Rachel Weisz is the obvious and perfect candidate for the subject of Daphne du Maurier’s classic story, she’s perfected her wicked fairly god-mother routine in a number of films, and Roger Michell’s adaptation puts her centre stage. Phillip (Sam Clafin) has been raised by his older cousin, but when Ambrose dies overseas, his new wife Rachel returns to his country mansion. There’s ambiguity about Rachel’s’ intentions, does she desire Phillip, the estate, or both? Clafin does a great job here as Phillip, managing to pin down the various stages of desire and denial as her wrestles with his feelings for his cousin, while Weisz delights in subverting expectations of who Rachel is and how she will act; the whole premise demands she maintains her ambiguity until the tragic ending, and Weisz makes it stick. The production is suitable handsome but also atmospheric and deliberately dank; as Rachel’s scheme unwinds, the walls seem to close in on the innocent Phillip, and Michell milks the situation for every drop of cold-blooded drama.
Is Tom Cruise still considered bankable in 2019 outside the Mission Impossible films? The relative box office failure of The Mummy and American Made in 2017 made it seem like Cruise had lost his touch, but while the Monsterverse entry was clearly a misfire, American Made sees the star at his best. Capably directed by Doug Liman, American Made casts Cruise as Barry Seal, an airline pilot who gets involved with drug smuggling. Liman’s film is in the vein of Goodfellas or Ted Demme’s Blow, a cautionary tale that’s brimming with enthusiasm for the details, true or false. Sequences such as Seal trying to navigate a too-short runway in a too heavy plane or a stomach-churning crash landing over a residential area are dynamically brought to life, and Cruise absolutely nails it as a cocky showman who realises he’s well out of his depth. American Made is a terrific film about crime and punishment, and never stops entertaining even as Seale’s life spirals out of control. And the politics, implicating several big names, are more direct than might be expected.
Peter Mackie Burns has long been one of the UK’s most interesting directors; his award-winning shorts promised much, but his first feature Come Closer had the most limited release possible. From a script by Nico Mesinga, Daphne is an abrasive, telling portrait of a young woman, Daphne, as played by Emily Beecham. Working in a London restaurant, it’s clear that Daphne is capable of more, but turbulent relationships with men and drugs don’t help, and she feels stuck in a rut until witnessing a violent event changes her view on life. With strong support from Geraldine James as her mother, Beecham creates a vivid portrait of Daphne that sticks in the mind; she’s not without energy or ideas, but she’s short of the agency required to achieve them, and watching her wake up to her predicament makes for a gripping 90 mins. This kind of character study used to be a regular feature of UK film and TV, but it’s become a lost art and Mackie Burns deserves credit for keeping the flag flying for observational, reality-based film-making that was a key part of the social resence of the BBC in the 70’s and Channel 4 in the 80’s.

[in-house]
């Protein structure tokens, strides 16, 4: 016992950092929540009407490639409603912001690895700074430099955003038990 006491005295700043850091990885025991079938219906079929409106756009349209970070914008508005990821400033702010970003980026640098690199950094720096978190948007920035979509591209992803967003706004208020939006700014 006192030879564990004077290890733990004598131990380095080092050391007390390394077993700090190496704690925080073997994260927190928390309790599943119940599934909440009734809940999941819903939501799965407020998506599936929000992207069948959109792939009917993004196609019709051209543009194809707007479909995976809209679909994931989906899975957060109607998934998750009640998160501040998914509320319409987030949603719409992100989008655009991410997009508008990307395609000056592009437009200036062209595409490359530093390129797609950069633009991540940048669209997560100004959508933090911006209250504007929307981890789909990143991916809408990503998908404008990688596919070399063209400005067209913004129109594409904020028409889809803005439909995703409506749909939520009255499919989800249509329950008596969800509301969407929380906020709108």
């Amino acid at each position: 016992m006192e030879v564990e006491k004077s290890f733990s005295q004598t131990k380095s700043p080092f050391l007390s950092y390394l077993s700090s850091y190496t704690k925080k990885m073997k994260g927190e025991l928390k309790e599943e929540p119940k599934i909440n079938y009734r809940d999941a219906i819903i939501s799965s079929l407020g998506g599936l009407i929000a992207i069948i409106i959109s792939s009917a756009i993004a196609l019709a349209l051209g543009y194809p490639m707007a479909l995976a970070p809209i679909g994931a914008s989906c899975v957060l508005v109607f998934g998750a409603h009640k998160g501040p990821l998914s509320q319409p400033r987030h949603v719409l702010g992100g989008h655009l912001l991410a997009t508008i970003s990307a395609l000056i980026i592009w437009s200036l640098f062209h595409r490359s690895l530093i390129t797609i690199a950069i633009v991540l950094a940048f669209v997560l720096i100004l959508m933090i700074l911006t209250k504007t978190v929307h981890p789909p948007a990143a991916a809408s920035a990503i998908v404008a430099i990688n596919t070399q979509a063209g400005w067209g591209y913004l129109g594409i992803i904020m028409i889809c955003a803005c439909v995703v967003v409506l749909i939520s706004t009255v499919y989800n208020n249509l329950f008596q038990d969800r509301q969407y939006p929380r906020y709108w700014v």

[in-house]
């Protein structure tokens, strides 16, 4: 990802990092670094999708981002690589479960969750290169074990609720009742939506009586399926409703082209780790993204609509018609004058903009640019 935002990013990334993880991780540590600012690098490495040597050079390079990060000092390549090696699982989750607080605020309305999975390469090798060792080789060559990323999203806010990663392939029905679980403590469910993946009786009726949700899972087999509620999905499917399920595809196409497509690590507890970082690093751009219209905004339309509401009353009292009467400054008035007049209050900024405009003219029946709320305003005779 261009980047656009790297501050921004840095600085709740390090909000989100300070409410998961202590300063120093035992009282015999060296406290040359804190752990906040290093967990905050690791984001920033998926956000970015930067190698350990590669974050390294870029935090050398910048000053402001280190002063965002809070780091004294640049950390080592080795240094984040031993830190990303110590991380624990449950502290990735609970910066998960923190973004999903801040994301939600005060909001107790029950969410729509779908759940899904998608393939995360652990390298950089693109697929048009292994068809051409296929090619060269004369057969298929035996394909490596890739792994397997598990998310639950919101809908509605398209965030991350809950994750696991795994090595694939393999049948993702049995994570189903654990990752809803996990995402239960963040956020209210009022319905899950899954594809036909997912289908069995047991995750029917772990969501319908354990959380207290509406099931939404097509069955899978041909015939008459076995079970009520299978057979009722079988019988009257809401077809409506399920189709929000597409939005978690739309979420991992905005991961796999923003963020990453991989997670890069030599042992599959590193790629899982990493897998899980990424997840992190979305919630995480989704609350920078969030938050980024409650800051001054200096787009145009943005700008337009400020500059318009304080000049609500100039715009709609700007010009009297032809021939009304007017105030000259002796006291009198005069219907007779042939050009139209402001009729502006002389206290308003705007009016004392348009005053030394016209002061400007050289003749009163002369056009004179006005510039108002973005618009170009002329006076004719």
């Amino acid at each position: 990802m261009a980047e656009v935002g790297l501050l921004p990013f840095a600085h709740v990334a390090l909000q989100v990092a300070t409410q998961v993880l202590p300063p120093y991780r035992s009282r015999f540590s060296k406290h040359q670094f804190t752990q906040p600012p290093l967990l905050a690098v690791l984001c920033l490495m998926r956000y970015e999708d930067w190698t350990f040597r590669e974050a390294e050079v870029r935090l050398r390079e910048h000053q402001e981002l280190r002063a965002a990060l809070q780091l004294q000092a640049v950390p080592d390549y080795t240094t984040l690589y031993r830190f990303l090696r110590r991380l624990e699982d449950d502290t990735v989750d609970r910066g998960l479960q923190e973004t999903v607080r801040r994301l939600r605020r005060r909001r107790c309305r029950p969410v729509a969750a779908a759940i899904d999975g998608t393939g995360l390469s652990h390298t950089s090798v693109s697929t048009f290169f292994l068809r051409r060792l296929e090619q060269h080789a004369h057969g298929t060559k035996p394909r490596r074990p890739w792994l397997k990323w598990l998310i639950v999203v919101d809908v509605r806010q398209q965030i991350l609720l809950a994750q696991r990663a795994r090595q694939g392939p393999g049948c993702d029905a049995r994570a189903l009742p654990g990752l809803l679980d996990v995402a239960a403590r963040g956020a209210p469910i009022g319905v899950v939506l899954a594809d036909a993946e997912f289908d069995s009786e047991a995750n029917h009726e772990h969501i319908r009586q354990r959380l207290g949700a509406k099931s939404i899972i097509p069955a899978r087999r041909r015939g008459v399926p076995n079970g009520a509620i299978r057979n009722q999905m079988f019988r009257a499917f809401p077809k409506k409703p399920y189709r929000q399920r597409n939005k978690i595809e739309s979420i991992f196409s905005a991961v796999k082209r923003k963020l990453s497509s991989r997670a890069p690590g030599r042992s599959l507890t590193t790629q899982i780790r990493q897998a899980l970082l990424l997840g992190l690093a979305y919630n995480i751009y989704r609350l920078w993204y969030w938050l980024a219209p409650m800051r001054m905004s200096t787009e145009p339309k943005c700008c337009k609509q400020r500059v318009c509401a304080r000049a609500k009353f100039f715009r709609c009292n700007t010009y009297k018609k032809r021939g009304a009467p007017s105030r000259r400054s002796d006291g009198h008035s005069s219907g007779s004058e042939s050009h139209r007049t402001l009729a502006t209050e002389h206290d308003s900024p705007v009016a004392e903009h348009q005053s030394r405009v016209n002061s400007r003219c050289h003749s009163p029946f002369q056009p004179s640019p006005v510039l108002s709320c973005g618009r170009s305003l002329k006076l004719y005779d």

John Huston’s final film was one of the best of a legendary career; The Dead was a brilliant adaptation of James Joyce’s short story. But 1979’s Wise Blood, an adaptation of one of Flannery O’Connor’s two books, is every bit as well-drawn, and considerably more ambitious. A young man named Hazel Motes (Brad Dourif) arrives in a Deep South city from an unspecified war, only to be identified by his hat and neat clothes as a preacher. Motes is anything but holy, shacked up with a prostitute and without much love for his fellow man. After meeting a fake-preacher (Harry Dean Stanton) and his daughter (Amy Wright), Motes decides to become a self-styled evangelist, and forms his own Church of Christ without Christ. Dan Shor (Ram from Tron) is a devotee of Motes’ teaching, but a chance encounter with a mummified museum piece and a man in a gorilla suit send him in a different direction. Wise Blood is an allegory, but of a wry and intelligent kind that’s peppered with memorable moments and scenes, impeccably played and with a terrific score by Alex North. Huston’s later output is often seen as self-indulgent, but Wise Blood is a great film for the ages.